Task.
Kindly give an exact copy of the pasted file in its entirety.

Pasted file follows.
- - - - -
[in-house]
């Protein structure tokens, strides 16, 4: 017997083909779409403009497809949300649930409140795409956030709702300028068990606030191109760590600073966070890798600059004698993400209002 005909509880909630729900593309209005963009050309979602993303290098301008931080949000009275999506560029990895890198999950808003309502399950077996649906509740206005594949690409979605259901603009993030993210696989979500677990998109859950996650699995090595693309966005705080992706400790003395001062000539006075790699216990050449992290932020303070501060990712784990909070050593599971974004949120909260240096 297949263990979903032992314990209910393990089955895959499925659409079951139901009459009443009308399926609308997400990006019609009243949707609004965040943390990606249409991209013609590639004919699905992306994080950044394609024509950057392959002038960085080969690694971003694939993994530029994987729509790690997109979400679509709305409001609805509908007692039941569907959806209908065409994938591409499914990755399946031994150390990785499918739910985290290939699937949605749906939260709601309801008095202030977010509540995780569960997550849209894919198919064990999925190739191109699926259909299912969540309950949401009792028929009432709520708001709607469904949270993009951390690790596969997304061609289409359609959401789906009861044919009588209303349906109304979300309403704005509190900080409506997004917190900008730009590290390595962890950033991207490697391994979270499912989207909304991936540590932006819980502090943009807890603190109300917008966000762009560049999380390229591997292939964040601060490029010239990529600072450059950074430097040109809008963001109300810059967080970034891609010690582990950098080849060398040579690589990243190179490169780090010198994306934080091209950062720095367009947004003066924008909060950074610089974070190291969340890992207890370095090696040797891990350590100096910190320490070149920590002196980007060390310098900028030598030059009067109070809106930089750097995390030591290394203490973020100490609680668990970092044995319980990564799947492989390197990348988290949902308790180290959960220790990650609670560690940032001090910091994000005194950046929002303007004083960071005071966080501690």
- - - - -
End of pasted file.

[in-house]
């Protein structure tokens, strides 16, 4: 017997083909779409403009497809949300649930409140795409956030709702300028068990606030191109760590600073966070890798600059004698993400209002 005909509880909630729900593309209005963009050309979602993303290098301008931080949000009275999506560029990895890198999950808003309502399950077996649906509740206005594949690409979605259901603009993030993210696989979500677990998109859950996650699995090595693309966005705080992706400790003395001062000539006075790699216990050449992290932020303070501060990712784990909070050593599971974004949120909260240096 297949263990979903032992314990209910393990089955895959499925659409079951139901009459009443009308399926609308997400990006019609009243949707609004965040943390990606249409991209013609590639004919699905992306994080950044394609024509950057392959002038960085080969690694971003694939993994530029994987729509790690997109979400679509709305409001609805509908007692039941569907959806209908065409994938591409499914990755399946031994150390990785499918739910985290290939699937949605749906939260709601309801008095202030977010509540995780569960997550849209894919198919064990999925190739191109699926259909299912969540309950949401009792028929009432709520708001709607469904949270993009951390690790596969997304061609289409359609959401789906009861044919009588209303349906109304979300309403704005509190900080409506997004917190900008730009590290390595962890950033991207490697391994979270499912989207909304991936540590932006819980502090943009807890603190109300917008966000762009560049999380390229591997292939964040601060490029010239990529600072450059950074430097040109809008963001109300810059967080970034891609010690582990950098080849060398040579690589990243190179490169780090010198994306934080091209950062720095367009947004003066924008909060950074610089974070190291969340890992207890370095090696040797891990350590100096910190320490070149920590002196980007060390310098900028030598030059009067109070809106930089750097995390030591290394203490973020100490609680668990970092044995319980990564799947492989390197990348988290949902308790180290959960220790990650609670560690940032001090910091994000005194950046929002303007004083960071005071966080501690």